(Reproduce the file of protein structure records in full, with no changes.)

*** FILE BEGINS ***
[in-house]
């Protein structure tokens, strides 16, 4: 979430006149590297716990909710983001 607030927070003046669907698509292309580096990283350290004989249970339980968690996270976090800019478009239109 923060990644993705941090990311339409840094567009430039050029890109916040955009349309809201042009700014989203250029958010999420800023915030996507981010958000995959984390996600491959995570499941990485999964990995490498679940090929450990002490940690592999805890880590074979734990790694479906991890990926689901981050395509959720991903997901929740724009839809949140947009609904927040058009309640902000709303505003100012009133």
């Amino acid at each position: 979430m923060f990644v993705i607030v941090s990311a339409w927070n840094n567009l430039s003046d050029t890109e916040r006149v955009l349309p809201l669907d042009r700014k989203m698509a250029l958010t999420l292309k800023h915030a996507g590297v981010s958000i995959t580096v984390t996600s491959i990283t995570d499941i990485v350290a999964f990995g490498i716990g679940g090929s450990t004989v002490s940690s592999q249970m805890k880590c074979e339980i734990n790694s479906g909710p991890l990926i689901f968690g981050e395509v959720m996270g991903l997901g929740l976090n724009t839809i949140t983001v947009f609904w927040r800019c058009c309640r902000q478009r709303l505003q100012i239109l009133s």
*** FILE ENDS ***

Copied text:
[in-house]
């Protein structure tokens, strides 16, 4: 979430006149590297716990909710983001 607030927070003046669907698509292309580096990283350290004989249970339980968690996270976090800019478009239109 923060990644993705941090990311339409840094567009430039050029890109916040955009349309809201042009700014989203250029958010999420800023915030996507981010958000995959984390996600491959995570499941990485999964990995490498679940090929450990002490940690592999805890880590074979734990790694479906991890990926689901981050395509959720991903997901929740724009839809949140947009609904927040058009309640902000709303505003100012009133």
């Amino acid at each position: 979430m923060f990644v993705i607030v941090s990311a339409w927070n840094n567009l430039s003046d050029t890109e916040r006149v955009l349309p809201l669907d042009r700014k989203m698509a250029l958010t999420l292309k800023h915030a996507g590297v981010s958000i995959t580096v984390t996600s491959i990283t995570d499941i990485v350290a999964f990995g490498i716990g679940g090929s450990t004989v002490s940690s592999q249970m805890k880590c074979e339980i734990n790694s479906g909710p991890l990926i689901f968690g981050e395509v959720m996270g991903l997901g929740l976090n724009t839809i949140t983001v947009f609904w927040r800019c058009c309640r902000q478009r709303l505003q100012i239109l009133s």